#define my_func(...)  func(PP_PREPEND_NARG(__VA_ARGS__))

my_func()          // expands to func(0)
my_func(x)         // expands to func(1, x)
my_func(x, y)      // expands to func(2, x, y)
my_func(x, y, z)   // expands to func(3, x, y, z)

Online example:

http://coliru.stacked-crooked.com/a/73b4b6d75d45a1c8

See also:

Please have also a look at the P99 project, which has much more advanced preprocessor solutions, like these.

share|improve this answer
    
+1: This is neat. I like it because it doesn't involve run-time evaluation. Can you think about the rest of the problem which remains unsolved? It is described in my answer. – Eitan T Jul 31 '12 at 14:35
    
Hm, I missed that part. Edited the answer to provide a complete solution. – Mehrwolf Jul 31 '12 at 15:11
    
I've compiled your code, works great. Thanks for your answer, too bad I cannot vote up for this question once again. Always happy to learn new techniques with the C preprocessor :) – Eitan T Jul 31 '12 at 15:31
1  
@GregoryPakosz My answer must be used together with the OP's original code. Please find a working example here: pastebin.com/r1vJYvc8 – Mehrwolf Jun 19 '15 at 9:00
1  
@ceztko Thanks for the feedback. Unfortunately, I do not have access to a VS compiler right now. The preprocessor is a quite nasty thing with lots of undefined behaviour as can be seen in this proposal for example. – Mehrwolf Dec 4 '15 at 13:25

It is possible to do in GCC using the ##VA_ARGS extension:

#define PP_ARG_N( \
          _1,  _2,  _3,  _4,  _5,  _6,  _7,  _8,  _9, _10, \
         _11, _12, _13, _14, _15, _16, _17, _18, _19, _20, \
         _21, _22, _23, _24, _25, _26, _27, _28, _29, _30, \
         _31, _32, _33, _34, _35, _36, _37, _38, _39, _40, \
         _41, _42, _43, _44, _45, _46, _47, _48, _49, _50, \
         _51, _52, _53, _54, _55, _56, _57, _58, _59, _60, \
         _61, _62, _63, N, ...) N

/* Note 63 is removed */
#define PP_RSEQ_N()                                        \
         62, 61, 60,                                       \
         59, 58, 57, 56, 55, 54, 53, 52, 51, 50,           \
         49, 48, 47, 46, 45, 44, 43, 42, 41, 40,           \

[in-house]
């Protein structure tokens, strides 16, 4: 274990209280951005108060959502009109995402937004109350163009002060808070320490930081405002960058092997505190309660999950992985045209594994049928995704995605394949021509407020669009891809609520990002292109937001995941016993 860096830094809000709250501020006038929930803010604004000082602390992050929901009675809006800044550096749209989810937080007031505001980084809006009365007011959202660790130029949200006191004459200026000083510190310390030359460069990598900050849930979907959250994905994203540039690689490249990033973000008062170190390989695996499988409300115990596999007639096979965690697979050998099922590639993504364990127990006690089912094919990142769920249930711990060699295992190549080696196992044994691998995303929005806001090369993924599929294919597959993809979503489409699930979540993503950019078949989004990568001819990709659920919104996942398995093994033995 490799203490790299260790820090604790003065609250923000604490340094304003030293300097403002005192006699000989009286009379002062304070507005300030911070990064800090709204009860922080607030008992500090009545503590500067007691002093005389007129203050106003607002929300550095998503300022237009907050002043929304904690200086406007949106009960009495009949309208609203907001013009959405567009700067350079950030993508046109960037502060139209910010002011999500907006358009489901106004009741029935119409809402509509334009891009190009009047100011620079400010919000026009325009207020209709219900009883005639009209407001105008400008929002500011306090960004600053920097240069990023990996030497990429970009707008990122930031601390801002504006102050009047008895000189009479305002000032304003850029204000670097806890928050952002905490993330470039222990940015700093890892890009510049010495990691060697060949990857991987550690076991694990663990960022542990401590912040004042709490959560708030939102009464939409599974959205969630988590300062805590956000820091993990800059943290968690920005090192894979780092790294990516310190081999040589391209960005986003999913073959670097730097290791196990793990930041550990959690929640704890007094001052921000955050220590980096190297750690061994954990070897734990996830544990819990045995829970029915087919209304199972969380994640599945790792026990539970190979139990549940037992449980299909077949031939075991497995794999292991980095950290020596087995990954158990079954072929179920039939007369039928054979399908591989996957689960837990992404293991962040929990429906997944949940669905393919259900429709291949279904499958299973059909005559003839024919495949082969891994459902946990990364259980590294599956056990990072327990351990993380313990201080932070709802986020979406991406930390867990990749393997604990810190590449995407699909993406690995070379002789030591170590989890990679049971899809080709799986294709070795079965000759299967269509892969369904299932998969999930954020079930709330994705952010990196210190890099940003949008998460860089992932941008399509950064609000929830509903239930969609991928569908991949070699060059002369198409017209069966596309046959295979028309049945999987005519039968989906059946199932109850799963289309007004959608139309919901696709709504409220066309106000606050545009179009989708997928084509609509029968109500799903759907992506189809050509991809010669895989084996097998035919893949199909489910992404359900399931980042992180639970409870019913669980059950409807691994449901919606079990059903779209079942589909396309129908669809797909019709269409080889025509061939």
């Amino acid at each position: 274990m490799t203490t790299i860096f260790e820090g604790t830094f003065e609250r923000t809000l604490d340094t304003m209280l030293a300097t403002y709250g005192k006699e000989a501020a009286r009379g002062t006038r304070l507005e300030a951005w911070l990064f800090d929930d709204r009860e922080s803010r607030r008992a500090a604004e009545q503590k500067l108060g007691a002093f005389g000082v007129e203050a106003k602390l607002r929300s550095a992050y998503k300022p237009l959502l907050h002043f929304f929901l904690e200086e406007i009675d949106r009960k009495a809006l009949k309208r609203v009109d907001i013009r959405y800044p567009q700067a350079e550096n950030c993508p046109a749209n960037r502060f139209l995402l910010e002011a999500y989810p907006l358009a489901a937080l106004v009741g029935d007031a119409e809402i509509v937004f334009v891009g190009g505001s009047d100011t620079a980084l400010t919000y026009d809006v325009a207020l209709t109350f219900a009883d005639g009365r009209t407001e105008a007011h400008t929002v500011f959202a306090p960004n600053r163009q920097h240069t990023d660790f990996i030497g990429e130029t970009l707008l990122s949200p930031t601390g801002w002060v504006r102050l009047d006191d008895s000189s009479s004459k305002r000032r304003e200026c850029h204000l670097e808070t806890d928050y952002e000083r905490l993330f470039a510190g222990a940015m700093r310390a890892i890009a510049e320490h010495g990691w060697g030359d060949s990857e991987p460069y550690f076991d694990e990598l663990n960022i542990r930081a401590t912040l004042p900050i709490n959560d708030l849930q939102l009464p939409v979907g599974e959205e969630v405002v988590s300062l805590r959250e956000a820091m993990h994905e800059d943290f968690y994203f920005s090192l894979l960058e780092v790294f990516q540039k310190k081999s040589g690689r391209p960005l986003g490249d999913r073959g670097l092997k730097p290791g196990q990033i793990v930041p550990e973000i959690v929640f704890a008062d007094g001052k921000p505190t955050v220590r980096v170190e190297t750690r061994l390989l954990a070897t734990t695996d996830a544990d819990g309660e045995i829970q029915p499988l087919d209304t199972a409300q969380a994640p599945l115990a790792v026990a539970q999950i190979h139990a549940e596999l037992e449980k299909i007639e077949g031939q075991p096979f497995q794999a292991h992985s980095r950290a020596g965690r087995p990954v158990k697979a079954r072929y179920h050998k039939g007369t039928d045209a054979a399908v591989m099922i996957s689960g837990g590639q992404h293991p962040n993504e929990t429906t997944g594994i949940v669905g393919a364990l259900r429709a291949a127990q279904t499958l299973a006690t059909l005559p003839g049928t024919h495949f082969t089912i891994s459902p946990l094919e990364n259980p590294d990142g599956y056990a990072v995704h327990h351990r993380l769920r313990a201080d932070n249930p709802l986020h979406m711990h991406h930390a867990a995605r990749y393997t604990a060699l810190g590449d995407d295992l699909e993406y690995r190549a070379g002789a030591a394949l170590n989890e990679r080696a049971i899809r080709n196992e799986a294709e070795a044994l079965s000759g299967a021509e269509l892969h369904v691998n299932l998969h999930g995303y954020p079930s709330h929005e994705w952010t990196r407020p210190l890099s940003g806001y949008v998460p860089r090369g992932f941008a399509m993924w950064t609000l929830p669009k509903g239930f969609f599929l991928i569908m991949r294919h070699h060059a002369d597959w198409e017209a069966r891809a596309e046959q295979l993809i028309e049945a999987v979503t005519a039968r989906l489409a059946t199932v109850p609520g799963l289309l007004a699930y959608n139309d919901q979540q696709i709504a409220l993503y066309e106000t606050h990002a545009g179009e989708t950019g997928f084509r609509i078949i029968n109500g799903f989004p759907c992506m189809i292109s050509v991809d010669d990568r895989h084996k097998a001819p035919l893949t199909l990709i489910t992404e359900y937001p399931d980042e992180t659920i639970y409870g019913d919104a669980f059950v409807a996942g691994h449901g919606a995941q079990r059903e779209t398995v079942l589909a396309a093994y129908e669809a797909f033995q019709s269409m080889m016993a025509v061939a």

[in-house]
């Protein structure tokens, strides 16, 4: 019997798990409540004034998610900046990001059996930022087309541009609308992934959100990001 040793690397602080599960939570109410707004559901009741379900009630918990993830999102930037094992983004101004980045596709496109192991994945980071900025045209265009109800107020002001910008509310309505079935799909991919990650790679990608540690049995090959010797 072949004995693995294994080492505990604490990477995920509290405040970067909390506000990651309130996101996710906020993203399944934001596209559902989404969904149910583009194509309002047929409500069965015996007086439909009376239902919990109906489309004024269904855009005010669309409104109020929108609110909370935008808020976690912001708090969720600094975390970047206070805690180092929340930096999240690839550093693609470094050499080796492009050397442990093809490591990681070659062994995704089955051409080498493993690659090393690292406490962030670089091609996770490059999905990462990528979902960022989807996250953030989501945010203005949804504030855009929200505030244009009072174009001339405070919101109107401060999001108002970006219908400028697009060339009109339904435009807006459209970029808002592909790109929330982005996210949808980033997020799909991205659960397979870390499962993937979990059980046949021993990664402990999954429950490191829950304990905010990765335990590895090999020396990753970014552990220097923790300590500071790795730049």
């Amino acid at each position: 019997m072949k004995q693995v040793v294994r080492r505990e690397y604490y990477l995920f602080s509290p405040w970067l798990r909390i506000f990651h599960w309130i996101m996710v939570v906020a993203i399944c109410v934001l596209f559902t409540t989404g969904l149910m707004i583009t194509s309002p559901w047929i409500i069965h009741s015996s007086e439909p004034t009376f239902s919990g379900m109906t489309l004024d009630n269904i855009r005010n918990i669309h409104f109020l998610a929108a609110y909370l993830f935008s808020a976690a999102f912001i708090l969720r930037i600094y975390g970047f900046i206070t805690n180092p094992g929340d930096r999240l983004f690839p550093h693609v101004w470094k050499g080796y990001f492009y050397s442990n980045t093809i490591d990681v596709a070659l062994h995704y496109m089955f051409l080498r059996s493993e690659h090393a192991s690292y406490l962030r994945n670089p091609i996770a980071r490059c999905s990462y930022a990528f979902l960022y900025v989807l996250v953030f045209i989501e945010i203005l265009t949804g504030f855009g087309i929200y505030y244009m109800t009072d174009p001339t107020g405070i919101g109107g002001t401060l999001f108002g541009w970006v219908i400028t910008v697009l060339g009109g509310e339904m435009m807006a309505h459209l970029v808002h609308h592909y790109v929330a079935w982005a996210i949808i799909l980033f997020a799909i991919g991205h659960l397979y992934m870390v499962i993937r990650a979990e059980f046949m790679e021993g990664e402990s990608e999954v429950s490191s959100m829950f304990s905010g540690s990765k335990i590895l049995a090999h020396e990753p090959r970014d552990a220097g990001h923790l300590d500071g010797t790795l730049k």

39, 38, 37, 36, 35, 34, 33, 32, 31, 30,           \
         29, 28, 27, 26, 25, 24, 23, 22, 21, 20,           \
         19, 18, 17, 16, 15, 14, 13, 12, 11, 10,           \
          9,  8,  7,  6,  5,  4,  3,  2,  1,  0

#define PP_NARG_(...)    PP_ARG_N(__VA_ARGS__)    

/* Note dummy first argument _ and ##__VA_ARGS__ instead of __VA_ARGS__ */
#define PP_NARG(...)     PP_NARG_(_, ##__VA_ARGS__, PP_RSEQ_N())

#define my_func(...)     func(PP_NARG(__VA_ARGS__), __VA_ARGS__)

Now PP_NARG(a, b, c) gives 3 and PP_NARG() gives 0.

Unfortunately I don't see a way to make it work in general.

share|improve this answer
    
Thanks, it works indeed. Unfortunately, I need it to be portable. – Eitan T Jul 4 '12 at 8:34

I came up with the following workaround for PP_NARG:

#define PP_NARG(...)     (sizeof(#__VA_ARGS__) - 1 ?       \
    PP_NARG_(__VA_ARGS__, PP_RSEQ_N()) : 0)

It stringifies __VA_ARGS__, so if it's empty its length equals 1 (because #__VA_ARGS__ == '\0').
It works with -std=c99 -pedantic.

I still have problems with wrapping the variadic function though. When __VA_ARGS__ is empty, my_func expands to func(0, ) which triggers a compilation error.

share|improve this answer

The full example on Mehrwolf's answer unfortunately doesn't compile on VS2010 nor it does on VS2015 (i tried it also on this online VS compiler). A different approach on this problem that allows to produce cross-platform code that compiles on a wide range of compilers is using non-standard extensions that are also available in MS compilers as in my answer to a similar question. Also, differently form the cited answer, the result of PP_NARG((a, b, c)) using the extensions (in both MS and gcc/clang compilers) is 1 and not 0.

share|improve this answer
    
I'm not sure about VS2015 (version 19.00), because this answer was accepted back in 2012... but think it compiled on VS2010 when I tried it. Also, (a, b, c) with parentheses counts as one argument for the PP_NARG macro... so 1 is the correct answer. – Eitan T Dec 5 '15 at 19:38
    
Eltan, I'm talking about Mehrwolf's answer, I'm editing my answer accordingly. That solution give 0 when tested with (a, b, c) and I'm sure it doesn't compile on VS 2010. I haven't tried other solutions, is yours the one with the sizeof? That solution unfortunately is not very suitable when you need the arguments count in the preprocessor step as it produces code that needs to be compiled and executed. My approach gives arguments count in the preprocessor step and is effectively tested with a wide range of compilers. – ceztko Dec 5 '15 at 22:37
    
I was also talking about Mehrwolf's answer. I will check it again... if you claim to have a better solution, please share it in your answer (links tend to get broken... :]) – Eitan T Dec 6 '15 at 8:43
    
@EitanT I'm not claiming it's better: I think that it is less hacky at the cost of using non standard extensions (that were added precisely to address problems like these). This choice may not fit some users. To avoid duplicating answers I prefer keeping the full code in the other post: I don't think the link will ever break as it's a permalink to another SO answer. If Stack Exchange decides to change the linking layout they will offer backward compatibility or migrate existing ones. – ceztko Dec 6 '15 at 22:34
    
You're right, but the other linked question/answer may be counted as duplicate... it basically addresses the same issue. – Eitan T Dec 7 '15 at 9:54

Your Answer

 
discard

By posting your answer, you agree to the privacy policy and terms of service.

Not the answer you're looking for? Browse other questions tagged or ask your own question.